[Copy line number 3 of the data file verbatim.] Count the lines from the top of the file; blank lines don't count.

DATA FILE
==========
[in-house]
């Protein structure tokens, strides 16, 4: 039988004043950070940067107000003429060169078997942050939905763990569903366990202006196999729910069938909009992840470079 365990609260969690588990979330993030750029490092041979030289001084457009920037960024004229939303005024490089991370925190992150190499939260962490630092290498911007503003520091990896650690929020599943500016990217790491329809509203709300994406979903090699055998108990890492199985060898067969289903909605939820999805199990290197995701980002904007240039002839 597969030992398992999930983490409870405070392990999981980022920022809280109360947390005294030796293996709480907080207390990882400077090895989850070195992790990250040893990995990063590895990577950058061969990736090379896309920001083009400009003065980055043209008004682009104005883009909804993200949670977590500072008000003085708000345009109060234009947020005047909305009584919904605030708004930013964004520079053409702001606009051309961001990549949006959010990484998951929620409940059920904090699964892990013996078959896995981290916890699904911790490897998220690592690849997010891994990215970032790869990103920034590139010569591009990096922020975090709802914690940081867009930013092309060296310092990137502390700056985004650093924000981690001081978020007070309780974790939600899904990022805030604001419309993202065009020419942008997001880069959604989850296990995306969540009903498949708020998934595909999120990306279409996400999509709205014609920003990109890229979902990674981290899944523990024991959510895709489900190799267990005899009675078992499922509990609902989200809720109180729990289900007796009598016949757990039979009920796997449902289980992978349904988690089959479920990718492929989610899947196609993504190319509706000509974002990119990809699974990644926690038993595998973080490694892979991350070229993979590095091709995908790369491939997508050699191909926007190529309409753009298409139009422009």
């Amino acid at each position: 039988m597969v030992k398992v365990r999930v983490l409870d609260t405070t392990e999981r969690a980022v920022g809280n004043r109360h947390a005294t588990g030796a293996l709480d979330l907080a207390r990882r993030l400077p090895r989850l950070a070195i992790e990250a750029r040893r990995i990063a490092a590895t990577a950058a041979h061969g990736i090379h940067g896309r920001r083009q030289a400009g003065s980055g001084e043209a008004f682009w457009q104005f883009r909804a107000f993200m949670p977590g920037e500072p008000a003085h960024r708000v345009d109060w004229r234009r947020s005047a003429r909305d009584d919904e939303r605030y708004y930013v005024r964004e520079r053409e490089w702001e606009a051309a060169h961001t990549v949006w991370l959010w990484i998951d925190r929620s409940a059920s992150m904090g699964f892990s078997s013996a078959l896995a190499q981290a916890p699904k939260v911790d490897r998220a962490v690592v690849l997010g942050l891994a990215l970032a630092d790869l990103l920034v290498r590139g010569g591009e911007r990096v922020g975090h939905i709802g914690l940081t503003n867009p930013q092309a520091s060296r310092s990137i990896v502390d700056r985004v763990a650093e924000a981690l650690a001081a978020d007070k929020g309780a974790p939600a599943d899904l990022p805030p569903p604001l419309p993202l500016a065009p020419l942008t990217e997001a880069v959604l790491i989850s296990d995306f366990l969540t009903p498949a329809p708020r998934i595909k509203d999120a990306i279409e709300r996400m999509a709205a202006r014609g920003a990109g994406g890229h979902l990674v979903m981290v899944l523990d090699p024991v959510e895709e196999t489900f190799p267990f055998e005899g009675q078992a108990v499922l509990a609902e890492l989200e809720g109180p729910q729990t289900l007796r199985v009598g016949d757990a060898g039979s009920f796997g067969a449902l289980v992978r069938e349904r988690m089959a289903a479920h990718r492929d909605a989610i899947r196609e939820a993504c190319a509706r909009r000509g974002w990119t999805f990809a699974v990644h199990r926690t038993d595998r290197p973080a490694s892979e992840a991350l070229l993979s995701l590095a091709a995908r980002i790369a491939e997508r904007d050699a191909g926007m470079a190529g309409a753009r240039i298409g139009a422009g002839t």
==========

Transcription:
């Amino acid at each position: 039988m597969v030992k398992v365990r999930v983490l409870d609260t405070t392990e999981r969690a980022v920022g809280n004043r109360h947390a005294t588990g030796a293996l709480d979330l907080a207390r990882r993030l400077p090895r989850l950070a070195i992790e990250a750029r040893r990995i990063a490092a590895t990577a950058a041979h061969g990736i090379h940067g896309r920001r083009q030289a400009g003065s980055g001084e043209a008004f682009w457009q104005f883009r909804a107000f993200m949670p977590g920037e500072p008000a003085h960024r708000v345009d109060w004229r234009r947020s005047a003429r909305d009584d919904e939303r605030y708004y930013v005024r964004e520079r053409e490089w702001e606009a051309a060169h961001t990549v949006w991370l959010w990484i998951d925190r929620s409940a059920s992150m904090g699964f892990s078997s013996a078959l896995a190499q981290a916890p699904k939260v911790d490897r998220a962490v690592v690849l997010g942050l891994a990215l970032a630092d790869l990103l920034v290498r590139g010569g591009e911007r990096v922020g975090h939905i709802g914690l940081t503003n867009p930013q092309a520091s060296r310092s990137i990896v502390d700056r985004v763990a650093e924000a981690l650690a001081a978020d007070k929020g309780a974790p939600a599943d899904l990022p805030p569903p604001l419309p993202l500016a065009p020419l942008t990217e997001a880069v959604l790491i989850s296990d995306f366990l969540t009903p498949a329809p708020r998934i595909k509203d999120a990306i279409e709300r996400m999509a709205a202006r014609g920003a990109g994406g890229h979902l990674v979903m981290v899944l523990d090699p024991v959510e895709e196999t489900f190799p267990f055998e005899g009675q078992a108990v499922l509990a609902e890492l989200e809720g109180p729910q729990t289900l007796r199985v009598g016949d757990a060898g039979s009920f796997g067969a449902l289980v992978r069938e349904r988690m089959a289903a479920h990718r492929d909605a989610i899947r196609e939820a993504c190319a509706r909009r000509g974002w990119t999805f990809a699974v990644h199990r926690t038993d595998r290197p973080a490694s892979e992840a991350l070229l993979s995701l590095a091709a995908r980002i790369a491939e997508r904007d050699a191909g926007m470079a190529g309409a753009r240039i298409g139009a422009g002839t």